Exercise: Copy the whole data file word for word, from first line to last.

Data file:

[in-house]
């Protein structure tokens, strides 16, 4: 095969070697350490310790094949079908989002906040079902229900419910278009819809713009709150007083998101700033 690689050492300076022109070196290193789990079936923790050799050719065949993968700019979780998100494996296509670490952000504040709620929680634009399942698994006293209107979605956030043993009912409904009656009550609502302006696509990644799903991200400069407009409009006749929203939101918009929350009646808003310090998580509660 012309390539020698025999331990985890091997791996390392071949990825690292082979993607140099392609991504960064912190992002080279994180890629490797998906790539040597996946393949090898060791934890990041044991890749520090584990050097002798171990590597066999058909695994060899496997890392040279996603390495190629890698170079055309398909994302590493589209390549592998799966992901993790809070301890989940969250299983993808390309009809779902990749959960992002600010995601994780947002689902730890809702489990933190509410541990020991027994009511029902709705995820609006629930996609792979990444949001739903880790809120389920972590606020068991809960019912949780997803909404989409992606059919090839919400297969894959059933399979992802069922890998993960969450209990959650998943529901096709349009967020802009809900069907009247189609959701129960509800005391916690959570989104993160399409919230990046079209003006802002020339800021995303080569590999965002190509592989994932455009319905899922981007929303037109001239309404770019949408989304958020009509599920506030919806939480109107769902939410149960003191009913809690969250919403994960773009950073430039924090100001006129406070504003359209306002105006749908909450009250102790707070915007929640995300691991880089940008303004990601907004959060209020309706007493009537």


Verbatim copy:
[in-house]
């Protein structure tokens, strides 16, 4: 095969070697350490310790094949079908989002906040079902229900419910278009819809713009709150007083998101700033 690689050492300076022109070196290193789990079936923790050799050719065949993968700019979780998100494996296509670490952000504040709620929680634009399942698994006293209107979605956030043993009912409904009656009550609502302006696509990644799903991200400069407009409009006749929203939101918009929350009646808003310090998580509660 012309390539020698025999331990985890091997791996390392071949990825690292082979993607140099392609991504960064912190992002080279994180890629490797998906790539040597996946393949090898060791934890990041044991890749520090584990050097002798171990590597066999058909695994060899496997890392040279996603390495190629890698170079055309398909994302590493589209390549592998799966992901993790809070301890989940969250299983993808390309009809779902990749959960992002600010995601994780947002689902730890809702489990933190509410541990020991027994009511029902709705995820609006629930996609792979990444949001739903880790809120389920972590606020068991809960019912949780997803909404989409992606059919090839919400297969894959059933399979992802069922890998993960969450209990959650998943529901096709349009967020802009809900069907009247189609959701129960509800005391916690959570989104993160399409919230990046079209003006802002020339800021995303080569590999965002190509592989994932455009319905899922981007929303037109001239309404770019949408989304958020009509599920506030919806939480109107769902939410149960003191009913809690969250919403994960773009950073430039924090100001006129406070504003359209306002105006749908909450009250102790707070915007929640995300691991880089940008303004990601907004959060209020309706007493009537």